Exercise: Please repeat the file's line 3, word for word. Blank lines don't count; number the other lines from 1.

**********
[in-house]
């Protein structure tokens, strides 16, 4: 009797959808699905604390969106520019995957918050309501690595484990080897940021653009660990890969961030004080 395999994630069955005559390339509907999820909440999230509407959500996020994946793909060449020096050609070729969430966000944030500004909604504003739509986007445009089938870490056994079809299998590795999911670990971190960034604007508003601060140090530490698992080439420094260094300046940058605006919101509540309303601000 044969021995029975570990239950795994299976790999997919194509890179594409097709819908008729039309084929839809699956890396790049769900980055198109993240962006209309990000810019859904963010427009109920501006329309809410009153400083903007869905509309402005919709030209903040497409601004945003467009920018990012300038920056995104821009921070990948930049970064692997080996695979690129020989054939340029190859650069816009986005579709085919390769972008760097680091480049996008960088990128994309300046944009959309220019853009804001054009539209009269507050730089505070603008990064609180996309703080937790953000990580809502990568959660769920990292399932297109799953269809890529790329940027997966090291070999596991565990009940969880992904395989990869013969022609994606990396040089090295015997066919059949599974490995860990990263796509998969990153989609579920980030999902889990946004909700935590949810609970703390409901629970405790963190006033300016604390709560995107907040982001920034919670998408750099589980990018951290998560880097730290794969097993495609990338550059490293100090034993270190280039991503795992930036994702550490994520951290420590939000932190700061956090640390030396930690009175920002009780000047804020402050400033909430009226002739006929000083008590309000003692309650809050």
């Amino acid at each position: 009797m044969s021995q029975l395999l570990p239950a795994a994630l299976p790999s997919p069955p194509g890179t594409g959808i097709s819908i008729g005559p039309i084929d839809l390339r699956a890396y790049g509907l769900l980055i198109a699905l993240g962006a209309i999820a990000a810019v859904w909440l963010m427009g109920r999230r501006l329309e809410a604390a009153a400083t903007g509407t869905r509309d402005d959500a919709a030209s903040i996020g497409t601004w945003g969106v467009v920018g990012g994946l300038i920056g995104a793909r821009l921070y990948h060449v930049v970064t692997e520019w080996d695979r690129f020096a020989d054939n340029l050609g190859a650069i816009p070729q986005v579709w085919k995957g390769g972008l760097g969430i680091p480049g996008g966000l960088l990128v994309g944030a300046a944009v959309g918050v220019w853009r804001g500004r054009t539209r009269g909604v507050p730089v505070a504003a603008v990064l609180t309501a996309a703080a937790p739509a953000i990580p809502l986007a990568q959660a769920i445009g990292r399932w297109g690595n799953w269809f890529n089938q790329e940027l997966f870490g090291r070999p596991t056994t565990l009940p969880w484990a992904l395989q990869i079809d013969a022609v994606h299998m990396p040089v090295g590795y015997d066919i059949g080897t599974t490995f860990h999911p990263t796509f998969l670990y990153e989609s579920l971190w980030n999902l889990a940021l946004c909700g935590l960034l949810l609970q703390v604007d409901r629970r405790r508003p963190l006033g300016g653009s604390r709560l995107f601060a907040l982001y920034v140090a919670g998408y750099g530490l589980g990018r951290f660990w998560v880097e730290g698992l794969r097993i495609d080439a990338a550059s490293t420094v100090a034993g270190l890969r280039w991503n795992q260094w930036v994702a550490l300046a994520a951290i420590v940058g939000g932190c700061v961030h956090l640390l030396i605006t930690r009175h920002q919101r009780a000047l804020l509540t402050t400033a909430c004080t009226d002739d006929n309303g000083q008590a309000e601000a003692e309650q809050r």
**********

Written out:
């Amino acid at each position: 009797m044969s021995q029975l395999l570990p239950a795994a994630l299976p790999s997919p069955p194509g890179t594409g959808i097709s819908i008729g005559p039309i084929d839809l390339r699956a890396y790049g509907l769900l980055i198109a699905l993240g962006a209309i999820a990000a810019v859904w909440l963010m427009g109920r999230r501006l329309e809410a604390a009153a400083t903007g509407t869905r509309d402005d959500a919709a030209s903040i996020g497409t601004w945003g969106v467009v920018g990012g994946l300038i920056g995104a793909r821009l921070y990948h060449v930049v970064t692997e520019w080996d695979r690129f020096a020989d054939n340029l050609g190859a650069i816009p070729q986005v579709w085919k995957g390769g972008l760097g969430i680091p480049g996008g966000l960088l990128v994309g944030a300046a944009v959309g918050v220019w853009r804001g500004r054009t539209r009269g909604v507050p730089v505070a504003a603008v990064l609180t309501a996309a703080a937790p739509a953000i990580p809502l986007a990568q959660a769920i445009g990292r399932w297109g690595n799953w269809f890529n089938q790329e940027l997966f870490g090291r070999p596991t056994t565990l009940p969880w484990a992904l395989q990869i079809d013969a022609v994606h299998m990396p040089v090295g590795y015997d066919i059949g080897t599974t490995f860990h999911p990263t796509f998969l670990y990153e989609s579920l971190w980030n999902l889990a940021l946004c909700g935590l960034l949810l609970q703390v604007d409901r629970r405790r508003p963190l006033g300016g653009s604390r709560l995107f601060a907040l982001y920034v140090a919670g998408y750099g530490l589980g990018r951290f660990w998560v880097e730290g698992l794969r097993i495609d080439a990338a550059s490293t420094v100090a034993g270190l890969r280039w991503n795992q260094w930036v994702a550490l300046a994520a951290i420590v940058g939000g932190c700061v961030h956090l640390l030396i605006t930690r009175h920002q919101r009780a000047l804020l509540t402050t400033a909430c004080t009226d002739d006929n309303g000083q008590a309000e601000a003692e309650q809050r």